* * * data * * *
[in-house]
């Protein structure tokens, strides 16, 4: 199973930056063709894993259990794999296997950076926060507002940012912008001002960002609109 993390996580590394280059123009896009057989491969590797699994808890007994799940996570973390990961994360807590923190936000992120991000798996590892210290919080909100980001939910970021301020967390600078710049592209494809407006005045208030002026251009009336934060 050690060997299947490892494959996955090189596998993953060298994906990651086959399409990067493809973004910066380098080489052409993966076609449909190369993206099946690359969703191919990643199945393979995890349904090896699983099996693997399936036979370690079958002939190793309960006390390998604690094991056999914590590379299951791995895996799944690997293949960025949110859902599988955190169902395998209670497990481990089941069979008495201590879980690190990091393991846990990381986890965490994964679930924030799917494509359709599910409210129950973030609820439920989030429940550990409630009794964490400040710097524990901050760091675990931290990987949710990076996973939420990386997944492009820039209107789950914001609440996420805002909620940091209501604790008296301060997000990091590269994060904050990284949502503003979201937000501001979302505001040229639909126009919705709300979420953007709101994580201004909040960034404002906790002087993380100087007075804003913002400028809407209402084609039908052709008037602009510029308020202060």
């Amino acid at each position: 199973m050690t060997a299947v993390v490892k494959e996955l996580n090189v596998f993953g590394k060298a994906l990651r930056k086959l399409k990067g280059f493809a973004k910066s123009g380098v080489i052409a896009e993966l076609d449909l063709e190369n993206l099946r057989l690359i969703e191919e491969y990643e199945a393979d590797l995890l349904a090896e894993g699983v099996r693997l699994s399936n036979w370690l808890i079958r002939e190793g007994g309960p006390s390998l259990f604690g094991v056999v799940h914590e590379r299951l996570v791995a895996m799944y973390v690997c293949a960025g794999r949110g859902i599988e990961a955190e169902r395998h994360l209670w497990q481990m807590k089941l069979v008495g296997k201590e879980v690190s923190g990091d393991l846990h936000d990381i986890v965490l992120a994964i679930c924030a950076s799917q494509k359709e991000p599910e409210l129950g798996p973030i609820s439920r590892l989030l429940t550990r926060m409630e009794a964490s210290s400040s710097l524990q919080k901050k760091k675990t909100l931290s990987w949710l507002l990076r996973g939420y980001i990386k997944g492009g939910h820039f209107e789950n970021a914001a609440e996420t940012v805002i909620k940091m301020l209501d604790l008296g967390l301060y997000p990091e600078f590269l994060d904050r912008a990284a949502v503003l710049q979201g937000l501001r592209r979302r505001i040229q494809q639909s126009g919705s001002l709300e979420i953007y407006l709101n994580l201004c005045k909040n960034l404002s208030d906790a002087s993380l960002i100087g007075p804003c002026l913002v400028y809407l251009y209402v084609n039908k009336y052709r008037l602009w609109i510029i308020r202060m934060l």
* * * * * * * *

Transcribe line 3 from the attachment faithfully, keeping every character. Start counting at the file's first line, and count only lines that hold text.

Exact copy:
């Amino acid at each position: 199973m050690t060997a299947v993390v490892k494959e996955l996580n090189v596998f993953g590394k060298a994906l990651r930056k086959l399409k990067g280059f493809a973004k910066s123009g380098v080489i052409a896009e993966l076609d449909l063709e190369n993206l099946r057989l690359i969703e191919e491969y990643e199945a393979d590797l995890l349904a090896e894993g699983v099996r693997l699994s399936n036979w370690l808890i079958r002939e190793g007994g309960p006390s390998l259990f604690g094991v056999v799940h914590e590379r299951l996570v791995a895996m799944y973390v690997c293949a960025g794999r949110g859902i599988e990961a955190e169902r395998h994360l209670w497990q481990m807590k089941l069979v008495g296997k201590e879980v690190s923190g990091d393991l846990h936000d990381i986890v965490l992120a994964i679930c924030a950076s799917q494509k359709e991000p599910e409210l129950g798996p973030i609820s439920r590892l989030l429940t550990r926060m409630e009794a964490s210290s400040s710097l524990q919080k901050k760091k675990t909100l931290s990987w949710l507002l990076r996973g939420y980001i990386k997944g492009g939910h820039f209107e789950n970021a914001a609440e996420t940012v805002i909620k940091m301020l209501d604790l008296g967390l301060y997000p990091e600078f590269l994060d904050r912008a990284a949502v503003l710049q979201g937000l501001r592209r979302r505001i040229q494809q639909s126009g919705s001002l709300e979420i953007y407006l709101n994580l201004c005045k909040n960034l404002s208030d906790a002087s993380l960002i100087g007075p804003c002026l913002v400028y809407l251009y209402v084609n039908k009336y052709r008037l602009w609109i510029i308020r202060m934060l």